It is not as though I was never impatient at having only one life at my disposal. A great deal of my reading has been done for the pleasure of feeling my way into other lives, and quite a number of my love affairs were undertaken for the same reason (I remember once comparing a sexual relationship with going out in a glass-bottomed boat). But to turn such idle fancies into action demands courage and energy, and those I lacked. Even if I had been able to summon up such qualities, I am sure I would never have moved over into anything as useful as midwifery, but think of the places to which I might have travelled, the languages I might have learnt! Greek, for example: I have quite often thought of how much I would like to speak modern Greek so that I could spend time earning a living there and getting to know the country in a serious way, but I never so much as took an evening class in it. And when I went to Oxford, I indolently chose to read English literature, which I know I was going to read anyway, for pleasure, instead of widening my range by embarking on a scientific subject, such as biology. And never at any time did I seriously try to use my hands (except at embroidery, which I am good at). Think how useful and probably enjoyable it would be to build a bookcase. I really am sorry about that.

So there are two major regrets, after all: that nub of coldness at the centre, and laziness (I think laziness played a greater part than cowardice in my lack of initiative, though some cowardice there was). They are real, but I can’t claim they torment me, or even that I shall often think about them. And at those two I shall stop…. I am not sure that digging out past guilts is a useful occupation for the very old, given that one can do so little about them. I have reached a stage at which one hopes to be forgiven for concentrating on how to get through the present.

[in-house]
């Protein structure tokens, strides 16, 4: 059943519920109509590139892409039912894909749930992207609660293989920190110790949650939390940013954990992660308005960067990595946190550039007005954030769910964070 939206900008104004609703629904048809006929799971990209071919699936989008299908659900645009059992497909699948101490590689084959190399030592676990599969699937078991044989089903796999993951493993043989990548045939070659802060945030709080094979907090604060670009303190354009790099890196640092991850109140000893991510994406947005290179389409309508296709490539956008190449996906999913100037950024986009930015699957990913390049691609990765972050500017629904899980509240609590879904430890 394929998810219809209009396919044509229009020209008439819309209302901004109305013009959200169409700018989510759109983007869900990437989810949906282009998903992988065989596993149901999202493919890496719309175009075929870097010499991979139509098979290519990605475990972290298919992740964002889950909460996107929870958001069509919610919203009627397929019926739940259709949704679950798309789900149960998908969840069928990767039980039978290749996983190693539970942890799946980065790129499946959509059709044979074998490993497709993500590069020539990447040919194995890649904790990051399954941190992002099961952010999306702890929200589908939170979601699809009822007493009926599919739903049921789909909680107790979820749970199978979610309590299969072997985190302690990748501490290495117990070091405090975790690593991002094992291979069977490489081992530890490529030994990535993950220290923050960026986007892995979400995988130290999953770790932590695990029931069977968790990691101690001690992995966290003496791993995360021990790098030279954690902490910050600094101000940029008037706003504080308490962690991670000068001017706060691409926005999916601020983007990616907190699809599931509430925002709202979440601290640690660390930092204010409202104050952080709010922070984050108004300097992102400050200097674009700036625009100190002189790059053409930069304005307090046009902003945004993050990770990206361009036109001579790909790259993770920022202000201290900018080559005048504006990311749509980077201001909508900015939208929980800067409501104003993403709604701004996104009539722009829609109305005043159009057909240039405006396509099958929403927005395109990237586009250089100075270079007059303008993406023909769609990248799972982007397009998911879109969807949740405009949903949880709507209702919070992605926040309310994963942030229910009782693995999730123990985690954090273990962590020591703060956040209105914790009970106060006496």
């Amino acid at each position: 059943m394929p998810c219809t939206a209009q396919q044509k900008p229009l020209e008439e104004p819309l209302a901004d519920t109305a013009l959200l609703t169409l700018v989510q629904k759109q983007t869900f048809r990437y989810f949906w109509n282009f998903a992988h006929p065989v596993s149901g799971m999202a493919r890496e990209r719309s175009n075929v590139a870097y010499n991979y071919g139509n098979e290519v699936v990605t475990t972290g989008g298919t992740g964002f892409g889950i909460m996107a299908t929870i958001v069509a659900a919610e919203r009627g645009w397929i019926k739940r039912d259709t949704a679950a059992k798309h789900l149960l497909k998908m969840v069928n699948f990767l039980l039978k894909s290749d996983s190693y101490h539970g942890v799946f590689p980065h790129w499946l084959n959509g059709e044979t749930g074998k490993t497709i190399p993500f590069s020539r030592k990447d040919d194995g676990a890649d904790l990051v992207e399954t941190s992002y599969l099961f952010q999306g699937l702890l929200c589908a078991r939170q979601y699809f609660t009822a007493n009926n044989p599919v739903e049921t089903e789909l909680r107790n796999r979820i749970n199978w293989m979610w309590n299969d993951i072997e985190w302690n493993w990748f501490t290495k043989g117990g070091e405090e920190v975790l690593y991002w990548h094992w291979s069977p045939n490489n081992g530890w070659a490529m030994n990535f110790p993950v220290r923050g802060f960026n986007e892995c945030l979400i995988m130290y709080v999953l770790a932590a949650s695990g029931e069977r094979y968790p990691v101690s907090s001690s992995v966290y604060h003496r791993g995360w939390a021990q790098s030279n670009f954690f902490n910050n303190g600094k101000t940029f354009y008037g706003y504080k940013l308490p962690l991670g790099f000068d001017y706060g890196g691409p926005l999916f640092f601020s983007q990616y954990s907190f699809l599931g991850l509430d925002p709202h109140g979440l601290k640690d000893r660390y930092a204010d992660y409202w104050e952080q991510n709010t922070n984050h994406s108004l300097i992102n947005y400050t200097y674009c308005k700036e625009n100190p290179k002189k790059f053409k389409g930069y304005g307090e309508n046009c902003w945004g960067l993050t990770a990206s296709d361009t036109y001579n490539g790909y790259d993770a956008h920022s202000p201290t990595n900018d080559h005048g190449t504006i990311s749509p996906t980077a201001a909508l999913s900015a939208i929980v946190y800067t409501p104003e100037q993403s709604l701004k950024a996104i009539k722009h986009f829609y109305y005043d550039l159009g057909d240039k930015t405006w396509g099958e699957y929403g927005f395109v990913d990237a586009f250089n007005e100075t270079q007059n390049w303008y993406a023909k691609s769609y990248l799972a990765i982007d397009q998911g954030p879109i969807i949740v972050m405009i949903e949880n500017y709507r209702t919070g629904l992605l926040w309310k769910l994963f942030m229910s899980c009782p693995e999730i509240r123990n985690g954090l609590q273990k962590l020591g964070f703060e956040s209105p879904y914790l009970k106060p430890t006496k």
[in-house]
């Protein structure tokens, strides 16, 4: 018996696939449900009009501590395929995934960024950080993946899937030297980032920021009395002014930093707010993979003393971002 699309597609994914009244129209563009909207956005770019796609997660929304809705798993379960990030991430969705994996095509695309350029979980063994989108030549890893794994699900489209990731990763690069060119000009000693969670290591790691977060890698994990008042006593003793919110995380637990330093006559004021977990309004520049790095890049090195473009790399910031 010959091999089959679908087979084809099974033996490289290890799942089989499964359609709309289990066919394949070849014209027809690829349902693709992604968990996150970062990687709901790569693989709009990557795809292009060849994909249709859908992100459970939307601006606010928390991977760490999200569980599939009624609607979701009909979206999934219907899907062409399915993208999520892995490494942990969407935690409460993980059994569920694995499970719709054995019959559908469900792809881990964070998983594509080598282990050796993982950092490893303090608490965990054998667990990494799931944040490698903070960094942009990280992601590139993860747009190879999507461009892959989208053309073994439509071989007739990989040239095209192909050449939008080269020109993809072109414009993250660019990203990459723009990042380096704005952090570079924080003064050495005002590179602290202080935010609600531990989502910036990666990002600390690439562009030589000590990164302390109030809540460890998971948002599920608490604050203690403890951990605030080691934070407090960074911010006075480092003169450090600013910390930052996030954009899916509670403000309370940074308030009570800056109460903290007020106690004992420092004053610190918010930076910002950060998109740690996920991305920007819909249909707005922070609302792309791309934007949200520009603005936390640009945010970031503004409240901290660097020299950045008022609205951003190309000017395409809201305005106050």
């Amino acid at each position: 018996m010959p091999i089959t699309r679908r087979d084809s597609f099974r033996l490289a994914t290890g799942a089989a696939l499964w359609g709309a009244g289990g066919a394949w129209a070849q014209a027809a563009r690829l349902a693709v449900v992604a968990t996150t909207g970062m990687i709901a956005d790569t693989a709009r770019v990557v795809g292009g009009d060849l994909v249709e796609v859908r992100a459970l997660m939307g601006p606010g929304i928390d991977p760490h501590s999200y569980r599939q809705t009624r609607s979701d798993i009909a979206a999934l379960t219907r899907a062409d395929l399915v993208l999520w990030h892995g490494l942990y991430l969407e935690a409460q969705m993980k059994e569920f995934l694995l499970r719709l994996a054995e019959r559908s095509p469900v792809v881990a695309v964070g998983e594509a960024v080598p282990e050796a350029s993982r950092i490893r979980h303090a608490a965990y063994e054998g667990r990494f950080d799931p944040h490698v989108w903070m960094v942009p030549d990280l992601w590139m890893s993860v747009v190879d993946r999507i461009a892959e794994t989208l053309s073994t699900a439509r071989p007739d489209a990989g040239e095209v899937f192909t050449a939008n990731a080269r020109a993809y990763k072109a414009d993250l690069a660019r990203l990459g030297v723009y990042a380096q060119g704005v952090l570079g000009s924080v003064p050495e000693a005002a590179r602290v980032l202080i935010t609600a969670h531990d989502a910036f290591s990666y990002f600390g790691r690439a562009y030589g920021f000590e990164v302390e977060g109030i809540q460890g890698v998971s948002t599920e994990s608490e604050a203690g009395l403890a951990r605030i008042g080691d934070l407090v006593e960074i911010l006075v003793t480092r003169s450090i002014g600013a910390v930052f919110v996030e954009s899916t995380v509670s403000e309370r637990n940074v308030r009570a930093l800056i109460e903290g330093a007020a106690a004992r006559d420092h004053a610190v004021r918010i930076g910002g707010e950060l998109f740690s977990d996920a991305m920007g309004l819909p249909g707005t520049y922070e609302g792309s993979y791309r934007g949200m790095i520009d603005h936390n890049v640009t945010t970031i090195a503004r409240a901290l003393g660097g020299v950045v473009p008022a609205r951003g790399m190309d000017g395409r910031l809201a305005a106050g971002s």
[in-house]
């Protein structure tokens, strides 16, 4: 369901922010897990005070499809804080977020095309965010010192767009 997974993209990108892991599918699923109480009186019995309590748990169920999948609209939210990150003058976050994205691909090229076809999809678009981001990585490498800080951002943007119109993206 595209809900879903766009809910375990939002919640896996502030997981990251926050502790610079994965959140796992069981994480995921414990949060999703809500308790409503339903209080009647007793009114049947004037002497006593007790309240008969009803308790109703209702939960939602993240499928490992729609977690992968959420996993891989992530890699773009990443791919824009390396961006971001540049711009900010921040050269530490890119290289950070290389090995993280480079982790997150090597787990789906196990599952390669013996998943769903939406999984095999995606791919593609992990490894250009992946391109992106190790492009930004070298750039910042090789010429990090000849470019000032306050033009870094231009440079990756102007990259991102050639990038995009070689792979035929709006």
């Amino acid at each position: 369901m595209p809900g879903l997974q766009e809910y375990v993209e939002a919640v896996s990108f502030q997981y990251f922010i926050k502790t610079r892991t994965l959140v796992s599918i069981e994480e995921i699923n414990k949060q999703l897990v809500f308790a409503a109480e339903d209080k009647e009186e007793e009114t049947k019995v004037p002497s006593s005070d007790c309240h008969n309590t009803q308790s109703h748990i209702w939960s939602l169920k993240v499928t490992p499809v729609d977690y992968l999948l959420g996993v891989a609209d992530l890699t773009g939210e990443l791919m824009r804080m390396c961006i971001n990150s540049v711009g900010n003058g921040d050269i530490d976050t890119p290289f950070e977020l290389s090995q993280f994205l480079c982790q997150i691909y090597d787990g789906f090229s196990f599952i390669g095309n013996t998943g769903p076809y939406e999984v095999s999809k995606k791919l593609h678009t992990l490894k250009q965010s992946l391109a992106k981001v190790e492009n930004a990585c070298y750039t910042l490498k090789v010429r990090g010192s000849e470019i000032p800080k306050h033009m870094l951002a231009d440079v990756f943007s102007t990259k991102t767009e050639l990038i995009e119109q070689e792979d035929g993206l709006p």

[From “Stand Up for Your Cats,” by Julia Baird, New York Times, March 29, 2015]

Cat men and women, we have the numbers. There are now roughly 95.6 million cats in America [compared to 83.3 million dogs].


Part of the appeal of cats is that they are independent and discerning. They have few needs. They come to you when they want; you can’t force them, or cajole them. They can be fiercely affectionate. They are gloriously indifferent. Cats don’t pretend to like you, and don’t care if you like them.


[From Honorable Cat, by Paul Gallico (Crown Publishers), pages 8-9]

Everything a cat is and does physically is … beautiful, lovely, stimulating, soothing, attractive and an enchantment.

It begins … with the compactness of construction, composition, size, proportion and general overall form. The domesticated cat is the tidiest of all animals. There is an almost divine neatness and economy about the animal. Completely packaged in fur with not a bald spot showing, rarely two specimens wholly alike, it often comes decorated with designs that Picasso might envy and always functionally streamlined for every activity; just another case of the practical made glamorous.